Monday, September 21, 2009

Google Isn't About Keywords - Sort Of...

Do you know how the Google algorithm works? I tell you this, most kids at CCHS think they know (how many clicks a site gets), but they really don't know. This YouTube video from Google (under 2 minutes) isn't going to explain the algorithm in depth, but will give a little insight into some of the nuances.

Google Can’t Be Gamed; At Least Not by Meta Keywords


Thursday, September 17, 2009

Does R. Kelly croon?

The CCHS Library is often a battle ground for fierce debate. The most recent difference of opinion centered around R & B artist R. Kelly. "Does R. Kelly croon?" One young man said yes, the other declared no. I was called upon to adjudicate.

First step, define "croon".

Oxford English Dictionary:
croon v. To utter a low murmuring sound; to sing (or speak) in a low murmuring tone; to hum softly. spec. to sing popular sentimental songs in a low, smooth voice, esp. into a closely-held microphone

Next stop, Google. The crooning advocate suggested a search using the keywords "Does R. Kelly croon?" I almost choked. What kind of search was this? Had I taught this student nothing? "Don't worry, Mrs. C. This is a good way to find discussion threads in fan forums." He was right on the search strategy, because we quickly found a couple of nice forums, but nothing on crooning. Well, that isn't entirely correct. One post said R. Kelly put the mike to his crotch and it crooned. Terrific.

Final stop in the great G block R. Kelly debate? The Magic 8 Ball on my desk. "My sources say no". It is definitive that R. Kelly is not a crooner.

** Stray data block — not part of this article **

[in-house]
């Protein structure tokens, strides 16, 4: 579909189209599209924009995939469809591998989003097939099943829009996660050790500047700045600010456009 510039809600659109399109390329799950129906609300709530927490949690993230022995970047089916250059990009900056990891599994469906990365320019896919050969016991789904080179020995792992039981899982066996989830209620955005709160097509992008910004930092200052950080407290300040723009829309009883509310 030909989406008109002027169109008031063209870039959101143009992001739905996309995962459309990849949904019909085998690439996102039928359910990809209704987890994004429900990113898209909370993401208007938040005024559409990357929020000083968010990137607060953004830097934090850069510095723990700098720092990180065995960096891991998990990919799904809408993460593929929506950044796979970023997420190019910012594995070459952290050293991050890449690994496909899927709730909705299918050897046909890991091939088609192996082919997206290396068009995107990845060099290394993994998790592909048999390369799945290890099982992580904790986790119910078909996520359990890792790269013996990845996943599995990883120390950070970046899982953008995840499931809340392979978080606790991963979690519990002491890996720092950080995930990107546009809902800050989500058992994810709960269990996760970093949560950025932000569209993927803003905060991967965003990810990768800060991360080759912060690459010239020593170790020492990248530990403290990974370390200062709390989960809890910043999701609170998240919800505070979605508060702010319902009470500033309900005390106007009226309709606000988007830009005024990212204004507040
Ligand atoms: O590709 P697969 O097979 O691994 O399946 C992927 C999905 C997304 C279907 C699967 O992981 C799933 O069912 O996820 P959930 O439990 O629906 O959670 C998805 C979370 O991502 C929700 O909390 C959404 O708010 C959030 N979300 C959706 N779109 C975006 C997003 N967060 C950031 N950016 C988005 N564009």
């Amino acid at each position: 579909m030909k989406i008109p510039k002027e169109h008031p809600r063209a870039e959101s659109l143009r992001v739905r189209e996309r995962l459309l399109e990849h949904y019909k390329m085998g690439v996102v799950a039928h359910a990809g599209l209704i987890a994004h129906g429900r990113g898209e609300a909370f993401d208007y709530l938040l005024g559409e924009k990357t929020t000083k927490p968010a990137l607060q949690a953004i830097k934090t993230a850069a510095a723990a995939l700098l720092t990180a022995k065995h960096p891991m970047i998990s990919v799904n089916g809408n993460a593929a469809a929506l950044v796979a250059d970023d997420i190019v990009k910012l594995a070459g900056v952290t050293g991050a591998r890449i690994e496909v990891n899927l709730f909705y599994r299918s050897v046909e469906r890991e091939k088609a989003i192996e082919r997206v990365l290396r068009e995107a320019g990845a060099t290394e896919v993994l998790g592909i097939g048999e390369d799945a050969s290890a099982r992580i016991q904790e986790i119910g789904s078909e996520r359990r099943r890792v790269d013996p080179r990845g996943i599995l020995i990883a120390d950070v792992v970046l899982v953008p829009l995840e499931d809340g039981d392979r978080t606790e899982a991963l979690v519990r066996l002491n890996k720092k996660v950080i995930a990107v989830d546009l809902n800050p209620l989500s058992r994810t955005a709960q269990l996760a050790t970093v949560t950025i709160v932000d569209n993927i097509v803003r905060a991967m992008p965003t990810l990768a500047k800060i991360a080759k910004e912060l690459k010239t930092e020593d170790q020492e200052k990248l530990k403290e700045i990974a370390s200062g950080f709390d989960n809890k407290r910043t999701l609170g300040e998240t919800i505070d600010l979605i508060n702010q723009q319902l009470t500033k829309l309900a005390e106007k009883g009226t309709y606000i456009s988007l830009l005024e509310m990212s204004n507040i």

We have another storm brewing, though. Are zombies the new werewolves? This one could get nasty. I better keep the Magic 8 Ball within reach.

Photo credit:

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Tuesday, September 15, 2009

"The fact is that people don’t read anymore." —Steve Jobs

I take exception with Mr. Jobs' statement (1/15/08, MacWorld Expo, The Passion of Steve Jobs). People are still reading, they are just reading differently. Postliterate, new literacy, 21st century skills, call it what you want. We are in the midst of a cultural revolution.

In Doug Johnson's very smart article Libraries for a Postliterate Society, he examines the role of libraries in a society that is less and less paper based. For librarians this can be a tough discussion. We are a group of people with a strong sensory bond to the book-in-hand knowledge experience. "Postliterate" feels like a creepy shift towards illiteracy and a loss of skills. This is our paper bias.

The postliterate library, according to Johnson, will offer new materials and services for patron needs. Material in diverse formats, platforms for collaborative work, media creation resources to share learning, and these are just a few.

So, what does postliterate mean?

Wikipedia defines it this way (2008): Postliterate Society ,"In a postliterate society people can read words, but choose not to. They generally receive information in a visual form instead of a verbal form."

Webster's Online Dictionary's definition (1960): relating to or occurring after the introduction of the electronic media

Oxford English Dictionary (Sept. 2009) says: postliterate adj. of or designating a time or milieu characterized by a decline in the importance or prevalence of the written word.